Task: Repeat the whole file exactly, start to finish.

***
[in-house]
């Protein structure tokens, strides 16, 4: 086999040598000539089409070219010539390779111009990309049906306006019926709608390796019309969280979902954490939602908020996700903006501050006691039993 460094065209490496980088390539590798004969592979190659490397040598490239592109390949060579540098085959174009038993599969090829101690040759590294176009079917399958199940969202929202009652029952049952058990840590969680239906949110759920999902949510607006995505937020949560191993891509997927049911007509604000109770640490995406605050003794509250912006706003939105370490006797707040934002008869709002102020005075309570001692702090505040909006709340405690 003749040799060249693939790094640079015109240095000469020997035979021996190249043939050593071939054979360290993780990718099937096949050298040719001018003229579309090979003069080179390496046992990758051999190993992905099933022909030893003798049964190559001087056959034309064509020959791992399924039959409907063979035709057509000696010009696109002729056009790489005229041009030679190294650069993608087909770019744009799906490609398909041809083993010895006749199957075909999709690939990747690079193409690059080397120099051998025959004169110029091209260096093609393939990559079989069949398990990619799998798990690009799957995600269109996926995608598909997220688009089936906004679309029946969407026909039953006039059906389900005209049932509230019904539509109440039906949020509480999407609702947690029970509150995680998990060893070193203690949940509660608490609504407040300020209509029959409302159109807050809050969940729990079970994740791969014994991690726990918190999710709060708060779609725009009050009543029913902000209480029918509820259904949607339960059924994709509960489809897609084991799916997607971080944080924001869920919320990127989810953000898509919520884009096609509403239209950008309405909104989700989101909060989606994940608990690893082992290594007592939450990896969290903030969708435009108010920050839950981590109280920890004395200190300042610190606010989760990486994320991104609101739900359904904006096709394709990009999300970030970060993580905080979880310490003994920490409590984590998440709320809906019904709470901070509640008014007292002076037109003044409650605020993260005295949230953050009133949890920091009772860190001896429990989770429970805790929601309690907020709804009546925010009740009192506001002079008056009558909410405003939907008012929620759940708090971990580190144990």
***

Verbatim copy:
[in-house]
């Protein structure tokens, strides 16, 4: 086999040598000539089409070219010539390779111009990309049906306006019926709608390796019309969280979902954490939602908020996700903006501050006691039993 460094065209490496980088390539590798004969592979190659490397040598490239592109390949060579540098085959174009038993599969090829101690040759590294176009079917399958199940969202929202009652029952049952058990840590969680239906949110759920999902949510607006995505937020949560191993891509997927049911007509604000109770640490995406605050003794509250912006706003939105370490006797707040934002008869709002102020005075309570001692702090505040909006709340405690 003749040799060249693939790094640079015109240095000469020997035979021996190249043939050593071939054979360290993780990718099937096949050298040719001018003229579309090979003069080179390496046992990758051999190993992905099933022909030893003798049964190559001087056959034309064509020959791992399924039959409907063979035709057509000696010009696109002729056009790489005229041009030679190294650069993608087909770019744009799906490609398909041809083993010895006749199957075909999709690939990747690079193409690059080397120099051998025959004169110029091209260096093609393939990559079989069949398990990619799998798990690009799957995600269109996926995608598909997220688009089936906004679309029946969407026909039953006039059906389900005209049932509230019904539509109440039906949020509480999407609702947690029970509150995680998990060893070193203690949940509660608490609504407040300020209509029959409302159109807050809050969940729990079970994740791969014994991690726990918190999710709060708060779609725009009050009543029913902000209480029918509820259904949607339960059924994709509960489809897609084991799916997607971080944080924001869920919320990127989810953000898509919520884009096609509403239209950008309405909104989700989101909060989606994940608990690893082992290594007592939450990896969290903030969708435009108010920050839950981590109280920890004395200190300042610190606010989760990486994320991104609101739900359904904006096709394709990009999300970030970060993580905080979880310490003994920490409590984590998440709320809906019904709470901070509640008014007292002076037109003044409650605020993260005295949230953050009133949890920091009772860190001896429990989770429970805790929601309690907020709804009546925010009740009192506001002079008056009558909410405003939907008012929620759940708090971990580190144990």